Taste of Parasha
What was the first group of laws to be outlined for the Jews after they received the Ten Commandments? Mishpatim- fiscal law, laws governing slaves, holidays, converts, adultery and keeping Kosher to name a few. Is there any rhyme or reason to this potpourri of laws? The Nesivos Shalom ties them all together based on a discussion in the Talmud. The Talmud in Bava Kamma (30a) is discussing who can be given the prestigious moniker of, “Chasid.”
Taste of Chasidus
Who is a Chasid? What is a Chasid? When is a Chasid? It depends who you ask. According to the Talmud there are three requirements for one to be considered a full-fledged Chasid. 1) A Chasid is one who is careful not to damage anyone. Not with words, not with actions, and not with his possessions. In short, he must be fluent in the laws of damages. In this way all of his interactions with others will be with Chesed, kindness. 2) A Chasid is one who has reached a perfect equilibrium in his personal conduct. He is not a glutton, nor jealous, nor haughty. He is giving, thoughtful, and wise. In short, he has internalized all of the lessons of Pirkei Avos. In this way his personal conduct is with kindness, Chesed. 3) A Chasid is one who is constantly aware of G-d. He is cognizant of G-d’s kindness at home, at school, at work, and at play. In order to keep focused on G-d he is fluent in the Laws of Berachos and recites all of the appropriate blessings throughout the year. His blessings serve as a conduit for G-d’s Chesed to come his way. I would venture to say that after reaching such lofty heights at Mount Sinai the Jewish nation is being given an all-inclusive guide to being good Jews. A sampling, or Taste, if you will, of a potpourri of laws that when understood, kept, and internalized give us an appreciation of what does and does not please G-d.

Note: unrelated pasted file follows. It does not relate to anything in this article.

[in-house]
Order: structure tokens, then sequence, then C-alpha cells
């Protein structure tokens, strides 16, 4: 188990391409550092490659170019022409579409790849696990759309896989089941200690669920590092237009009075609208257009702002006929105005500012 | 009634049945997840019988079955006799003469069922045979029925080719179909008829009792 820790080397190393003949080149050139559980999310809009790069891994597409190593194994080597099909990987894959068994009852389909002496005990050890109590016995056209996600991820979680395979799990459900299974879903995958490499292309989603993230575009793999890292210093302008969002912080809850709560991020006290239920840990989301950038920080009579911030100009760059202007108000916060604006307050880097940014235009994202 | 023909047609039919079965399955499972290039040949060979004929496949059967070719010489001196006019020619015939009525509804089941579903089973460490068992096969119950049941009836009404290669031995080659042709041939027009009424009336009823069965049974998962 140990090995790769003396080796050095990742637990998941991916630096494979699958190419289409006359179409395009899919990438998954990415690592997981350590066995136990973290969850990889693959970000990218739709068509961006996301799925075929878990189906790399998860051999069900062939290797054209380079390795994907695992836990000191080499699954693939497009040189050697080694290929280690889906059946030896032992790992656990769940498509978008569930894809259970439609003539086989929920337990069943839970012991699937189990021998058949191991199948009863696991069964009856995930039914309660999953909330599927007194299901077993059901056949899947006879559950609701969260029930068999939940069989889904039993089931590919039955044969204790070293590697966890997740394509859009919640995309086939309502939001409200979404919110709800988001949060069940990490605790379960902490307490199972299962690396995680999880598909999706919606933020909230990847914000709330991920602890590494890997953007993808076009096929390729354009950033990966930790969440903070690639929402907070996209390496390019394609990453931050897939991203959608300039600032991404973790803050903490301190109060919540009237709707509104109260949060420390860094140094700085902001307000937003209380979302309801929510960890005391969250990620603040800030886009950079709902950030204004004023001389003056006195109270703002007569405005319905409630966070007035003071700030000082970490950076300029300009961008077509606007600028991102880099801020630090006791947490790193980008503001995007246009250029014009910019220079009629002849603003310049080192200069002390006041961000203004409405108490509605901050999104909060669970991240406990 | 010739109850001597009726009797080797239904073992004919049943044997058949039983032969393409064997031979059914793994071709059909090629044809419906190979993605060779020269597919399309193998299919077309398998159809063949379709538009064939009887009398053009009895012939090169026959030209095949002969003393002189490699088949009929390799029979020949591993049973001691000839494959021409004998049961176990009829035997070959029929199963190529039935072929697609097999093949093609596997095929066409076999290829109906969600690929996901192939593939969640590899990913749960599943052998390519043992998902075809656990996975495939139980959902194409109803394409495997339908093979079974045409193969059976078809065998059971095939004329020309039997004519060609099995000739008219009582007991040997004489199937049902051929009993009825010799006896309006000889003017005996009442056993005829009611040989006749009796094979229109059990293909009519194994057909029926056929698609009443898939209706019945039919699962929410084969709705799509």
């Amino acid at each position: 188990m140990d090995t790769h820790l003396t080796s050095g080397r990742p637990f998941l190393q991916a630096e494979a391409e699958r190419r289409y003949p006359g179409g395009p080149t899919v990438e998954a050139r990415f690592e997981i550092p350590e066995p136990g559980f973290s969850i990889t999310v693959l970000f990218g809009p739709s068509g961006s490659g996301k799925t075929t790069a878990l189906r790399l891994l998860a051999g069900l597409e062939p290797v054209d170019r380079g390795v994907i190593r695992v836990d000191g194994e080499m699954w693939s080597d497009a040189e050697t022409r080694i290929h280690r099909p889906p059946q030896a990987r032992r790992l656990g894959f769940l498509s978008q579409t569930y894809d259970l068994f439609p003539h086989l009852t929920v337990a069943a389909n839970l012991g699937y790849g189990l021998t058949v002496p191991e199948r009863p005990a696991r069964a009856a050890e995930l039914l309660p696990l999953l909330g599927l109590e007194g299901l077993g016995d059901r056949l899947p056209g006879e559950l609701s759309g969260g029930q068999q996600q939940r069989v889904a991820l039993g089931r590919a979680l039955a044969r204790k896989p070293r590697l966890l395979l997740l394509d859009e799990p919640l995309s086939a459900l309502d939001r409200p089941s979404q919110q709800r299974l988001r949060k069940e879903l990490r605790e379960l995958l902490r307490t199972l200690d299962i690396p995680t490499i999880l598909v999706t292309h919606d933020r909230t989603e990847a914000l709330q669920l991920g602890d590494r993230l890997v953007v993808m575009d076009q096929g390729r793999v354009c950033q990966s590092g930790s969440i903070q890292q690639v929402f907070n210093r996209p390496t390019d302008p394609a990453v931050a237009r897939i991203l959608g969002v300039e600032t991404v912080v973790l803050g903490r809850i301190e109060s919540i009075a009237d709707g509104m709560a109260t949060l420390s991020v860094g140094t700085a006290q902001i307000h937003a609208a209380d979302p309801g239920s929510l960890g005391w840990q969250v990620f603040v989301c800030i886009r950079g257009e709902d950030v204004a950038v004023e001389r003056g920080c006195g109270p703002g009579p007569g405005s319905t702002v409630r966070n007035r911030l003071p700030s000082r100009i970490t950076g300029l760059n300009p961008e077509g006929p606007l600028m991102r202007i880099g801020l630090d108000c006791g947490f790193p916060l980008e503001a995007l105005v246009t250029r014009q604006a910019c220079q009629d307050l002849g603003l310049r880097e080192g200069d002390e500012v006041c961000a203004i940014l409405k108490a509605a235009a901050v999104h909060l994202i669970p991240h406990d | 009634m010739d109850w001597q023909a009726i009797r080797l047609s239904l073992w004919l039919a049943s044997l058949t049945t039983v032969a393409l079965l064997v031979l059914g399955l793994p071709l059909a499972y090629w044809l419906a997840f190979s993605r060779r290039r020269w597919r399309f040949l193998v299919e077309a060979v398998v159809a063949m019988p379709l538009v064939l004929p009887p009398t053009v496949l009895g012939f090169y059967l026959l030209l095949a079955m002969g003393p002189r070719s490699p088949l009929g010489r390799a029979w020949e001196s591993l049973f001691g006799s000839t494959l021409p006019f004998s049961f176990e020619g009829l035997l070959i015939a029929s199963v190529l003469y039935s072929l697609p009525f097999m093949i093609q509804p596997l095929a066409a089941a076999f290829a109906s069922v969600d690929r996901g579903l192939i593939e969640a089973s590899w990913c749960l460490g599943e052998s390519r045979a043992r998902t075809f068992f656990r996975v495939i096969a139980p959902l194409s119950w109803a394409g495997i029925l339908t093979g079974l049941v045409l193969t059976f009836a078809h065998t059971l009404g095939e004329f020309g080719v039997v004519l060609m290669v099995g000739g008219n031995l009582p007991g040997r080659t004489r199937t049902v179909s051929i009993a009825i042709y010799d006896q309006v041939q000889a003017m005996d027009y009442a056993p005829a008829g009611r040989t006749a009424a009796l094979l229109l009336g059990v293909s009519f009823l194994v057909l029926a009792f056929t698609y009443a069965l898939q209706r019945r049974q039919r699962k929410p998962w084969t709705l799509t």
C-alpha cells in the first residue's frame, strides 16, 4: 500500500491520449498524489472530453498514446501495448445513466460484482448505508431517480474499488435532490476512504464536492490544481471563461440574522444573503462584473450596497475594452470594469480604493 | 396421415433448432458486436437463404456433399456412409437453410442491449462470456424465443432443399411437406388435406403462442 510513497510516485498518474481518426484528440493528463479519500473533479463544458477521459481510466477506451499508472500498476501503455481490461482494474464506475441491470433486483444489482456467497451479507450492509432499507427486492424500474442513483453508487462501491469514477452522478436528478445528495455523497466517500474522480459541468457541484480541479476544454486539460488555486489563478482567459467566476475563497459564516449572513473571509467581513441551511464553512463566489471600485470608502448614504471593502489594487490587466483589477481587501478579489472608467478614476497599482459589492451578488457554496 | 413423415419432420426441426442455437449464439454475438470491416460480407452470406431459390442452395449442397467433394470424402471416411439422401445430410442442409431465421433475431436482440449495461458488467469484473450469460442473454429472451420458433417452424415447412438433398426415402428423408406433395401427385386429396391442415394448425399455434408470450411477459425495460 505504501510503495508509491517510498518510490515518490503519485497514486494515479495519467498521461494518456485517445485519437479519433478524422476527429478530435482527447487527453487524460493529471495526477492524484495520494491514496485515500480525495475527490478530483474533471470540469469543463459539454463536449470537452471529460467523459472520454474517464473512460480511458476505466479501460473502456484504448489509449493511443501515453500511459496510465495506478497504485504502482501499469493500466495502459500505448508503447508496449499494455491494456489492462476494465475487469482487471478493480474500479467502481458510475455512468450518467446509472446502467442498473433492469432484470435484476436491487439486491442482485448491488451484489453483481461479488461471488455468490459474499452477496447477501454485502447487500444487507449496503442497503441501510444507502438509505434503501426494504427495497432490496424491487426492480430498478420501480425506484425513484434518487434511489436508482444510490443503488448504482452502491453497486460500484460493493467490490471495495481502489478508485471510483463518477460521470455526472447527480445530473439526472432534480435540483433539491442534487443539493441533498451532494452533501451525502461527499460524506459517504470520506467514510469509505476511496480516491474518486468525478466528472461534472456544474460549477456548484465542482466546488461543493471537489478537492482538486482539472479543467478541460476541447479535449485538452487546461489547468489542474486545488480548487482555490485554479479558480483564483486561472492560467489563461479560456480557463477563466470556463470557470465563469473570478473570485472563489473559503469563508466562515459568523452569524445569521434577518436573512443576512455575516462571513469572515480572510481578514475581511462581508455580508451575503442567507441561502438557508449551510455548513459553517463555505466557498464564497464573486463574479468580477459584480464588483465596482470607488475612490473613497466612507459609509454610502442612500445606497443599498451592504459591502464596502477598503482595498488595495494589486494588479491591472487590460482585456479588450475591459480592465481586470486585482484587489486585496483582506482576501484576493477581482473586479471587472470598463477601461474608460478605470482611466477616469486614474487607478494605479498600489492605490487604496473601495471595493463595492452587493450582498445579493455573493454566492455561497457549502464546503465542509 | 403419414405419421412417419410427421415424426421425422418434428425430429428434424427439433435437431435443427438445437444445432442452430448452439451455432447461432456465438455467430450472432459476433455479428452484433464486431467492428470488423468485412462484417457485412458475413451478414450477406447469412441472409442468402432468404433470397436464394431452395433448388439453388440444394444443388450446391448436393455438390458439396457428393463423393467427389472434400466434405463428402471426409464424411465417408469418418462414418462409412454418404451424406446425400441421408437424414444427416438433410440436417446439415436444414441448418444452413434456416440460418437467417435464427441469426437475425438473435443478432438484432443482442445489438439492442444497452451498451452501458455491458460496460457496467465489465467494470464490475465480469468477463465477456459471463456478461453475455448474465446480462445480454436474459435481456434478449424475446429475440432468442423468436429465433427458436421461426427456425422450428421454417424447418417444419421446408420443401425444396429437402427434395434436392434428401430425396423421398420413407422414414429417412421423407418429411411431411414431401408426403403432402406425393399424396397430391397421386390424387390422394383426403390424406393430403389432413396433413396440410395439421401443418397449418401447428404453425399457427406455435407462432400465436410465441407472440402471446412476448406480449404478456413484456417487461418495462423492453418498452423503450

Taste of Talmud
What is the source for the requirement to make a blessing upon a pleasant smell? King David wrote in Psalm 150, “Every soul shall bless G-d.” The Talmud explains: What is the only pleasure that the soul derives pleasure from: a pleasant smell. Why do we need a special source to require a blessing on smell? The Tzlach (Rabbi Yechezkel Landau Zt”l) answers that the body does not derive any benefit from fragrance so we may think that no blessing is recited. Here are two scenarios that our sages deal with. Does one recite a blessing on pleasant smelling perfume? Does one recite a blessing upon entering a spice store? According to Rashi you are only required to recite a blessing upon fragrant oils if there are pieces of the spices blended into the oil and you most definitely recite a blessing as soon as you step foot in a spice merchants store. According to Tosafos even if you smell oil that merely absorbed a pleasant smell from a spice which was subsequently removed you are obligated to recite a blessing. According to Tosafos you are only required to recite a blessing in a spice store if the owner is sampling the fragrance for you to smell. What is the rationale behind their opinions? I would venture to say that according to Rashi you recite a blessing over a strong smell notwithstanding whether or not the purpose of it is for smelling. Whereas according to Tosafos a blessing is recited on any amount of fragrance so long as it is here for you to smell. Rabbi Nachum Lansky Shlita told me that the sense of smell is the only sense that was not used by Adam and Eve to sin in the Garden of Eden it remains a sense that is untainted.
Here is a link to a class I gave about the laws of Berachos in Annapolis, MD: Berachos Class
This week’s issue is dedicated as a merit for a refuah shelaima for: Tinok ben Esther Tirza
Have A Great Shabbos!!